Olivier Blanchard

Olivier Blanchard joined the Peterson Institute for International Economics as the first C. Fred Bergsten Senior Fellow in October 2015. A citizen of France, Blanchard has spent most of his professional life in Cambridge, MA. After obtaining his PhD in economics from the Massachusetts Institute of Technology (MIT) in 1977, he taught at Harvard University, and returned to MIT in 1982. He was chair of the economics department from 1998 to 2003. In 2008, he took a leave of absence to be the economic counselor and director of the Research Department at the International Monetary Fund. He remains Robert M. Solow Professor of Economics emeritus at MIT.

The ECB Can Save the Italian Economy and Prevent a New Euro Crisis Triggered by Covid-19 Fallout

The Italian government's effort to contain the coronavirus will have significant economic consequences. Italy should be allowed to ask for emergency help with one...

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New Study Warns Antitrust Inaction May Lead To Acceptable Collusion for Public Policy Considerations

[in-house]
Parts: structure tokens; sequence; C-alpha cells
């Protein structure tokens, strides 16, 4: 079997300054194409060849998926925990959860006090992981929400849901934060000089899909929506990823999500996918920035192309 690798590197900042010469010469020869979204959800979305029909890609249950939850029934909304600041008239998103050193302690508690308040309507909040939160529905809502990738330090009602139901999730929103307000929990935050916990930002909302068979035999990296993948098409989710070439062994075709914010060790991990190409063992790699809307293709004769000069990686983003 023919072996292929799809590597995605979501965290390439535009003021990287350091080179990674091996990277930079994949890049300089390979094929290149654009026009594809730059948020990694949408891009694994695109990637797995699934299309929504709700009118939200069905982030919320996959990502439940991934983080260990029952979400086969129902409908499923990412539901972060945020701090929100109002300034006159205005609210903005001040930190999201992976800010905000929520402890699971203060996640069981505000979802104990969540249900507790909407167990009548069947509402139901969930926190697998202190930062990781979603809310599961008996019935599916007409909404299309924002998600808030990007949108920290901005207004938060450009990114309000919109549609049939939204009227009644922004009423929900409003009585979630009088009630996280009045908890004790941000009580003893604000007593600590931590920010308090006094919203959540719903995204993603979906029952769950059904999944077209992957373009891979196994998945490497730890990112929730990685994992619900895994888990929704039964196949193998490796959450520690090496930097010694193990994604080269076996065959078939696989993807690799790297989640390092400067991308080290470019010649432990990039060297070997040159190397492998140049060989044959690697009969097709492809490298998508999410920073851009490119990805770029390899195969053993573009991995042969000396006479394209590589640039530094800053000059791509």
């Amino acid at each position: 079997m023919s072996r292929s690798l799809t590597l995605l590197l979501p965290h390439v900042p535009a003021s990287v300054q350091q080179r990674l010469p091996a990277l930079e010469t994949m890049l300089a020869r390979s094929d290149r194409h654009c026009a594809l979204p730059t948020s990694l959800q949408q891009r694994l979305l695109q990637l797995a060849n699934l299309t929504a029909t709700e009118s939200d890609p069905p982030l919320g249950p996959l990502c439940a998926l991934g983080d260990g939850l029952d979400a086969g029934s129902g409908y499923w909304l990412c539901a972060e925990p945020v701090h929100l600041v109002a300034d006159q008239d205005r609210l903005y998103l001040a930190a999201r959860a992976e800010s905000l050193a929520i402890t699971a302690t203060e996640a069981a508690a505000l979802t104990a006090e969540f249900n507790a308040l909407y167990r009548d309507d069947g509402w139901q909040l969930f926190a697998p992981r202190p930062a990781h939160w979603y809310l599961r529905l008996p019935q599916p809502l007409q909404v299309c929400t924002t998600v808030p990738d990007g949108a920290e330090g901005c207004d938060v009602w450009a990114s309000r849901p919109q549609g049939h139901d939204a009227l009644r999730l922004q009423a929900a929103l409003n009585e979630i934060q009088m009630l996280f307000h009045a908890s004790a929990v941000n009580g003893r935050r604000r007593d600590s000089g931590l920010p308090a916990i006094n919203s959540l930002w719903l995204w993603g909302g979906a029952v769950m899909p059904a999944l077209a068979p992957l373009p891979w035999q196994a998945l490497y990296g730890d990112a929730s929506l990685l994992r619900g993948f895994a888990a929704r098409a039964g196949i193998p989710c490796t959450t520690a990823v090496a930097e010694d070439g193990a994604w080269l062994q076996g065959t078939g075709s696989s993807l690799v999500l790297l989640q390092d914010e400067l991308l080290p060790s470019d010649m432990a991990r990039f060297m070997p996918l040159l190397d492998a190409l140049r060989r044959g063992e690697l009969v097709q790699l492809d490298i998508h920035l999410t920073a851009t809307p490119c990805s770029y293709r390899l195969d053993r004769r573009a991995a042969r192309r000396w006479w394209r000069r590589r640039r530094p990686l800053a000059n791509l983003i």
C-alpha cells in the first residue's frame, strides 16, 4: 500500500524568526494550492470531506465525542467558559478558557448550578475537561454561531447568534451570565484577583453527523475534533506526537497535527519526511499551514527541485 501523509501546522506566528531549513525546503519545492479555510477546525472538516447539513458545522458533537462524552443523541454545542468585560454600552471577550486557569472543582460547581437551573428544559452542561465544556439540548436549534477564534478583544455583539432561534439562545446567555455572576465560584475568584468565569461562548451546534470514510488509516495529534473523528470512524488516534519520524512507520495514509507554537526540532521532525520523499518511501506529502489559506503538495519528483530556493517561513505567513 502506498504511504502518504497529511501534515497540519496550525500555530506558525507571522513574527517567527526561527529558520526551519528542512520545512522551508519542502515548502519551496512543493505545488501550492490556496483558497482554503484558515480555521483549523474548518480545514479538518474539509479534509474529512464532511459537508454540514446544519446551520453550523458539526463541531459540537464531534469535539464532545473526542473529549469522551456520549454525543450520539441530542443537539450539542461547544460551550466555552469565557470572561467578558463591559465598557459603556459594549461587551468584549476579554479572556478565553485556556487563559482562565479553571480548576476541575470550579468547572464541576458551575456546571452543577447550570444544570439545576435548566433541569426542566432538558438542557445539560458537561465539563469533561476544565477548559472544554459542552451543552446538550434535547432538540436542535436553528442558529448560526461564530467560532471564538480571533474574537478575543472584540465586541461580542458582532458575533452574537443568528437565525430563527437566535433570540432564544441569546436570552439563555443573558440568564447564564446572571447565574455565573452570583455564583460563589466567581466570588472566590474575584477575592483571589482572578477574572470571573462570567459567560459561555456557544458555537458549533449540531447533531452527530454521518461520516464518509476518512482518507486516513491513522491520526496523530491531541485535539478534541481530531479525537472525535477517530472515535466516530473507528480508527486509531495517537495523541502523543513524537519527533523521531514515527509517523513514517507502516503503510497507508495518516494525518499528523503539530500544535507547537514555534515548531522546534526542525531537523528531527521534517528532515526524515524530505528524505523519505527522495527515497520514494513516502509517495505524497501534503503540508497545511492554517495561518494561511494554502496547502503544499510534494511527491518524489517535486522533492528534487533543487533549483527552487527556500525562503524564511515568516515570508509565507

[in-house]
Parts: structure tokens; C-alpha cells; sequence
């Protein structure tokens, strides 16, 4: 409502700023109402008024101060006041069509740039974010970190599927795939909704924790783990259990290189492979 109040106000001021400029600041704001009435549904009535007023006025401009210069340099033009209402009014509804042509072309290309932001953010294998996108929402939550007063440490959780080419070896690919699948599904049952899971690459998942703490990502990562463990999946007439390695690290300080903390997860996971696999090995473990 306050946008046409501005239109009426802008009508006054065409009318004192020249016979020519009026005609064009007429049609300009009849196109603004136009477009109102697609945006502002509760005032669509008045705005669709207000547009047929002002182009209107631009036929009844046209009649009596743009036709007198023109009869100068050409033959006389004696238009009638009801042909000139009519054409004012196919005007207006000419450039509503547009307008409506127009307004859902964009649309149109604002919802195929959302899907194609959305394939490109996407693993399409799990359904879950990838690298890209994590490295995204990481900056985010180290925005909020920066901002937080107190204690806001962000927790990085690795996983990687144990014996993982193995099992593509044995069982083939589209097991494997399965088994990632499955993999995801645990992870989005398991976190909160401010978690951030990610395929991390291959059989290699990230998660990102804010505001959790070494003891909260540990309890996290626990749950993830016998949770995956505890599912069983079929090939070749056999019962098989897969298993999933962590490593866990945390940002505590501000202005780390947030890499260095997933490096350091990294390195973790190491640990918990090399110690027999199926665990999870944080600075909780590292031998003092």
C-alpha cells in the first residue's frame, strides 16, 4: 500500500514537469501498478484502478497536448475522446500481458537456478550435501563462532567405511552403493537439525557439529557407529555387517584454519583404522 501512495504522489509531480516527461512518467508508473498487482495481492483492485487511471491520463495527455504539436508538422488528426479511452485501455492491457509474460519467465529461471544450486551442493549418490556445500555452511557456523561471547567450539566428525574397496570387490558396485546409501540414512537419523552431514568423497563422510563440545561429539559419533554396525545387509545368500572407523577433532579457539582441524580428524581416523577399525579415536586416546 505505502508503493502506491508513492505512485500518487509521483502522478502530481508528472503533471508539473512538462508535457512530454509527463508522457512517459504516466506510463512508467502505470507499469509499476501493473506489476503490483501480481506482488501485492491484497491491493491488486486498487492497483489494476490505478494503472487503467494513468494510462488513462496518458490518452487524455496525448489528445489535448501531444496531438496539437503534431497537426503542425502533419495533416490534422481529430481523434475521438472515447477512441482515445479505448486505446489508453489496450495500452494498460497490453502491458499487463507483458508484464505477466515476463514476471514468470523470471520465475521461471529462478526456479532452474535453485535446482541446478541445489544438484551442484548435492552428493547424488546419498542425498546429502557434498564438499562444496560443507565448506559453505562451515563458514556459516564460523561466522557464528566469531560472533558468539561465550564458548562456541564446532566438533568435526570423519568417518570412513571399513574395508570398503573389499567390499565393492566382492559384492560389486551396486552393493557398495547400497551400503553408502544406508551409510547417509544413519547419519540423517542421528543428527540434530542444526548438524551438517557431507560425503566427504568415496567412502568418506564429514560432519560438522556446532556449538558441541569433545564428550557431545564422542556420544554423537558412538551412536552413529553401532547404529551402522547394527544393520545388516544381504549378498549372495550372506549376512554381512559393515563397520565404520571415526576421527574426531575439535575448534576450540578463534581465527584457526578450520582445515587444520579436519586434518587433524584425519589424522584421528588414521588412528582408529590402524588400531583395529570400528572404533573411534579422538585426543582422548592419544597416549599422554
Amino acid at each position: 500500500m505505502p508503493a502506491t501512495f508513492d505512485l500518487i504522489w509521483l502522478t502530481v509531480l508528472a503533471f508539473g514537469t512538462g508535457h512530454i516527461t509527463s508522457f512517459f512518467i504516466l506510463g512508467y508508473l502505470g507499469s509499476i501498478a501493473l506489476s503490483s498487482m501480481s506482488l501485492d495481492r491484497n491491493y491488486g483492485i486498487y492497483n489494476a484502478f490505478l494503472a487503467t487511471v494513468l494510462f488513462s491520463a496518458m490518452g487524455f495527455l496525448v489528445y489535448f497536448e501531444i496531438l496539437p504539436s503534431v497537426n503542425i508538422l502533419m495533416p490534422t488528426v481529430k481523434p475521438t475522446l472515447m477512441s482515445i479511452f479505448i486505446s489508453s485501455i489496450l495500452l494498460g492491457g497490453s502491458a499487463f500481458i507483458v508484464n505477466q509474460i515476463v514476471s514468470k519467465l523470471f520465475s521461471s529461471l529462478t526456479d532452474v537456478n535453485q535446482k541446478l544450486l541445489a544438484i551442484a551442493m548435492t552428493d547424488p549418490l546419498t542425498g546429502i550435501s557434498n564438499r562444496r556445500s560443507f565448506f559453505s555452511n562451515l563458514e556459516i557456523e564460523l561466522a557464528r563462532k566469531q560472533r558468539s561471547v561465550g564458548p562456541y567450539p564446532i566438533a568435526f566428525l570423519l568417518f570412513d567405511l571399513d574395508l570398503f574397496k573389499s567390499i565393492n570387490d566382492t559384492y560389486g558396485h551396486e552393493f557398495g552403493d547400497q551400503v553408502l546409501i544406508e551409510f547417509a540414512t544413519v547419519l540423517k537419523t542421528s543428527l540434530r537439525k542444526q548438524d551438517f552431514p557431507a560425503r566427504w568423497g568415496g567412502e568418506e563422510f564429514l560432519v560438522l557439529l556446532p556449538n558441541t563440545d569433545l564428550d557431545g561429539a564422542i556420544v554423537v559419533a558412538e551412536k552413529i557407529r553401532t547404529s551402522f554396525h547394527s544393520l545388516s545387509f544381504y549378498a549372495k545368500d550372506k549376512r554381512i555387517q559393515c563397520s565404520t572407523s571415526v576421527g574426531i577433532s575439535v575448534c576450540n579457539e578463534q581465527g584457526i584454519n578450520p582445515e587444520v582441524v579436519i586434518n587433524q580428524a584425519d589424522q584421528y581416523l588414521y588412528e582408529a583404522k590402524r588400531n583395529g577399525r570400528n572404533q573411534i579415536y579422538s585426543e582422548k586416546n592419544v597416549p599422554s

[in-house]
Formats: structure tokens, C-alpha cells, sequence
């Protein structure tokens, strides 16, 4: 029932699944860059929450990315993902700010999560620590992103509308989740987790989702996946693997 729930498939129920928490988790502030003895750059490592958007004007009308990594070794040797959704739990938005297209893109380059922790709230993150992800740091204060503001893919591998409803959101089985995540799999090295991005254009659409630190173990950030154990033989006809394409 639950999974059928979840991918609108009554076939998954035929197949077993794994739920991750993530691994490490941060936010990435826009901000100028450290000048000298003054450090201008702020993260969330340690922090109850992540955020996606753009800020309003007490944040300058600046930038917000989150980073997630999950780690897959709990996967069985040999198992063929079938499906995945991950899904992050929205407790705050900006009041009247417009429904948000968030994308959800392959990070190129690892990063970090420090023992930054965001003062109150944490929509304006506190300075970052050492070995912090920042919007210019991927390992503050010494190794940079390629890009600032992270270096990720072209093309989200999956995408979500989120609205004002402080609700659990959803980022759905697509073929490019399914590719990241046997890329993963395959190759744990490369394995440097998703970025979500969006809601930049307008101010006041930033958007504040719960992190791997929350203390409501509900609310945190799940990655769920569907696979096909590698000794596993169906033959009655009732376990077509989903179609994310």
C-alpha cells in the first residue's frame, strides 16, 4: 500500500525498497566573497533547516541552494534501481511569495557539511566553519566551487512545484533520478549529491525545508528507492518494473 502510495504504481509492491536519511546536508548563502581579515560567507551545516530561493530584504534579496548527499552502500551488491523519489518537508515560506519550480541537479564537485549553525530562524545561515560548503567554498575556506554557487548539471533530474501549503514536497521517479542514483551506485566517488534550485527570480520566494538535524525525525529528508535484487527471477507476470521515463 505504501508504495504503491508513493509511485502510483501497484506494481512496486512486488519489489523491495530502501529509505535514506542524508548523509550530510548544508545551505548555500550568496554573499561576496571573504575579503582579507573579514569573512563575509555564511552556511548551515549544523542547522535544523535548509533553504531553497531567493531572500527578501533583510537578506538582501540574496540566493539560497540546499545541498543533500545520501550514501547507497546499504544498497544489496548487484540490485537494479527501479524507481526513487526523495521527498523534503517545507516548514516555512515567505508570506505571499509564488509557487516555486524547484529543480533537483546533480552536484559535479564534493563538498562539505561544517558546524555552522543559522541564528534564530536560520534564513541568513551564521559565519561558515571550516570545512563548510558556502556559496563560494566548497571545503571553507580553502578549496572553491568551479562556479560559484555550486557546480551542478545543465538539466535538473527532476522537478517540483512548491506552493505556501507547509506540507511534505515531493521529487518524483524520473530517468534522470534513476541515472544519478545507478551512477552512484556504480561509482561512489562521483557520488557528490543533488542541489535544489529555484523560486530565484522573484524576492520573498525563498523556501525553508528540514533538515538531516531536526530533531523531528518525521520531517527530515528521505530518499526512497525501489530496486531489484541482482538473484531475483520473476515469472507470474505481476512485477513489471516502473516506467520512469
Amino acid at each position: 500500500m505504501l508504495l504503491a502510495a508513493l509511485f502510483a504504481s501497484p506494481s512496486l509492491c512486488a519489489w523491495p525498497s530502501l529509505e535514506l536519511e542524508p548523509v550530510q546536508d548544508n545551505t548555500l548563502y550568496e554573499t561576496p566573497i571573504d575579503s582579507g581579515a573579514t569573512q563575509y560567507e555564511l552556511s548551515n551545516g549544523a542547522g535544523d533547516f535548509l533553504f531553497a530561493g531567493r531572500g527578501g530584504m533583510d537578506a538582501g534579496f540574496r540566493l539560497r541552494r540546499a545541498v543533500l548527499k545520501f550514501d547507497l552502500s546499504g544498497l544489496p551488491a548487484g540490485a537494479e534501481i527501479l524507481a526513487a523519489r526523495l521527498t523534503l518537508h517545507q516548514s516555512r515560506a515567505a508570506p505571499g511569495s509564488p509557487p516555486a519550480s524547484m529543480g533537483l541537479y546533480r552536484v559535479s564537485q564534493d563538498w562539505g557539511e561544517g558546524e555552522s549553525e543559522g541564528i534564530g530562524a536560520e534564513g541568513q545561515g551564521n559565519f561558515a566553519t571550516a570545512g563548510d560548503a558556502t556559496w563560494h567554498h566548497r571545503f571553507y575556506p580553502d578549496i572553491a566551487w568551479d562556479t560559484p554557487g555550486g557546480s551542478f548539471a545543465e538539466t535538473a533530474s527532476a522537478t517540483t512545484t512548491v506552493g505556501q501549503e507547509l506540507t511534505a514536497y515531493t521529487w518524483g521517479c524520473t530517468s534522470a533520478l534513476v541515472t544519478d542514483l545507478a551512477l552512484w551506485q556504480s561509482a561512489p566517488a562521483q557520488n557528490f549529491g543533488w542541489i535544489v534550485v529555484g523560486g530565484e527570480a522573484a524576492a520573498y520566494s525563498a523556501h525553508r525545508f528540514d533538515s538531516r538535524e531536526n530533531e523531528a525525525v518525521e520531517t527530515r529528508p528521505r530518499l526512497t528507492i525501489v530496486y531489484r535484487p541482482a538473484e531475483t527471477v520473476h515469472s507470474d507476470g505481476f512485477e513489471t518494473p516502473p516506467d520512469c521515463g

The modernization of EU antitrust laws muddied the water with regard to the ways that antitrust authorities and courts should handle situations...

Dark Money Dominates Spending by Special Interest Groups and Sways Elections

New research on undisclosed and unlimited political contributions, or dark money, exposes the increasing role that such funds play in U.S. elections.

The “Conspiracy” of Consumer Welfare Theory

Matt Stoller argues there was a conspiracy. It was more of an association with a singular purpose.

Researchers Find Reduced Competition After Pandemic

The chart of the week comes from a new research paper that documents the increase in small business closures during the Covid...

Voters Still Believe Politics is About the Common Good, Not Just Rent-Seeking

Do voters still believe that politics can be a source for common-good policies and not just partisan bickering and rent-seeking? With political...

How to Design Data Protection Laws That Actually Work 

More and more countries are passing data protection laws, yet empirical studies show that these laws rarely deliver on their promises. A...

Are Monopolists or Cartels the True Source of Anticompetitive US Political Power?

Trade associations are often the biggest obstacles to competitive markets, especially when those organizations use their influence to change public policy in...